I hiked alone yesterday. I needed to get out of the house.
Actually, I needed to get away from our kids. They’ve been home for what seems like weeks now (13.5 days, to be exact), and I couldn’t take the bickering and wrestling and whining and begging and pouting and grumping anymore.
After two weeks of being around them 24/7 I was no fun to be around, either. I was so crotchety and cramped in that I didn’t even want to be around me, and while I considered going for a run, I’m tired of my running circuit: the same hay bales, the same sheep, the same hills and cows and horses in blankets. I needed more drastic measures yesterday. I needed to get in the car and drive away.
I wanted to be alone in the forest. And I wanted to see if there was ice on the Pandapas Pond.
Winter hasn’t quite arrived in Blacksburg. It has been fairly warm here the past few nights, so I wasn’t sure how liquid or solid the pond might be. I was excited when I hiked in, gloves and hat on, camera in hand, and saw a thin sheath of new ice creeping from the shore towards the middle of the pond. I lost myself for a while watching the breeze blow ripples against the thin crust; I was mesmerized by the movement of liquid against the crystal skin.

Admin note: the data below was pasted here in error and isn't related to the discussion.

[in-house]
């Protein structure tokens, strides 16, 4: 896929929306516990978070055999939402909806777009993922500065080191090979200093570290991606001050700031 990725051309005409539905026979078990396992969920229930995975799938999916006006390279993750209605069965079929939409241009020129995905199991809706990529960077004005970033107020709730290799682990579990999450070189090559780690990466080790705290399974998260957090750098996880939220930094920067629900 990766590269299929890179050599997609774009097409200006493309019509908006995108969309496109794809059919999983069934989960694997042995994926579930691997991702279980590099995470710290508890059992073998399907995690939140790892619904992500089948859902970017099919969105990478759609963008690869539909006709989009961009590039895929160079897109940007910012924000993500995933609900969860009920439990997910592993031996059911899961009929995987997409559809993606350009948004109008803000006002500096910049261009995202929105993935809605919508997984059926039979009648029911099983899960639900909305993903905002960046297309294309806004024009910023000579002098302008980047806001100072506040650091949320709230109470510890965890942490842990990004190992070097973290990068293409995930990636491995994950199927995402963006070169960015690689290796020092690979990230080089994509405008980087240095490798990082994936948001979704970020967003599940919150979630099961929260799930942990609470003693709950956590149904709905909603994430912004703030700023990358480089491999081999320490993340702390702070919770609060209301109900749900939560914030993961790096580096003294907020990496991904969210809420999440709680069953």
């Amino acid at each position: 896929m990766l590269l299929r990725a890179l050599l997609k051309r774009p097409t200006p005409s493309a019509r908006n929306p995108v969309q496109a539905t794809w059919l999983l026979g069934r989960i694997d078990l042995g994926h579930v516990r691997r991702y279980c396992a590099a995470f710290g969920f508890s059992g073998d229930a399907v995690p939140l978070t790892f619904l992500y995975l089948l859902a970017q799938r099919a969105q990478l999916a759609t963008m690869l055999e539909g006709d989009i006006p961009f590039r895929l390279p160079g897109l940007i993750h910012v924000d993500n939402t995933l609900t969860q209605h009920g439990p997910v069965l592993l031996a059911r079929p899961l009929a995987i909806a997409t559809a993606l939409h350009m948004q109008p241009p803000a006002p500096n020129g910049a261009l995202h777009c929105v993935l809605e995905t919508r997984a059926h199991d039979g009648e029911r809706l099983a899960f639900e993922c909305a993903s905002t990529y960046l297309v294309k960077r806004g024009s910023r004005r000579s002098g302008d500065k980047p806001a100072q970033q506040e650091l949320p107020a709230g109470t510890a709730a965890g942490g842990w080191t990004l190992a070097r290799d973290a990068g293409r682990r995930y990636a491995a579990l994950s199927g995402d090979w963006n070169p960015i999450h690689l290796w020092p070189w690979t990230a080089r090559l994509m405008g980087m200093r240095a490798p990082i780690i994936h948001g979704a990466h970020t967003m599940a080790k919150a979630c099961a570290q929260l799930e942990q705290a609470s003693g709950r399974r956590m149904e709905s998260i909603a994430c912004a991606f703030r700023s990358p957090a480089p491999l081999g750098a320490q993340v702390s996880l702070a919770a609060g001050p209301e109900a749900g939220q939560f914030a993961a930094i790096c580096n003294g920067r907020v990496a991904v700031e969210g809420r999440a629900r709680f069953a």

The trail, too, was icy. It is heavily trafficked by mountain bikers, hikers, and runners, and low points in the path are often trampled into mud pits. I always forget that on this trail. There was no way around the first pit, so I steeled myself to sink into it. But my boot didn’t squish into the muck, it crunched over it. The shiny mud was frozen solid.
I love hiking solo, listening to the crackle of leaves (or mud) underfoot, the thump of my boots on the trail, the sigh of wind over my ears. I stop and take photos. I breathe cold air into my nose. I feel my cheeks turn pink and nod at runners as they pass. I spend time in my head, running calculations on how many notebooks I’ll fill if I write 10 minutes per day for an entire year (~5.5 100-page composition books).
Sometimes I come home from a hike recharged, ready to take on the tasks of life again. Other times I return home and wish I could have more. More quiet. More solitude. More thinking time. Yesterday, fortunately, was the former. I returned to a house full of children (ours and others’), but also to a warm kitchen where I sank my hands into bread dough, and to a husband who assured me I wasn’t a horrible person for running away.
This is my entry for the Daily Post Photo Challenge: New.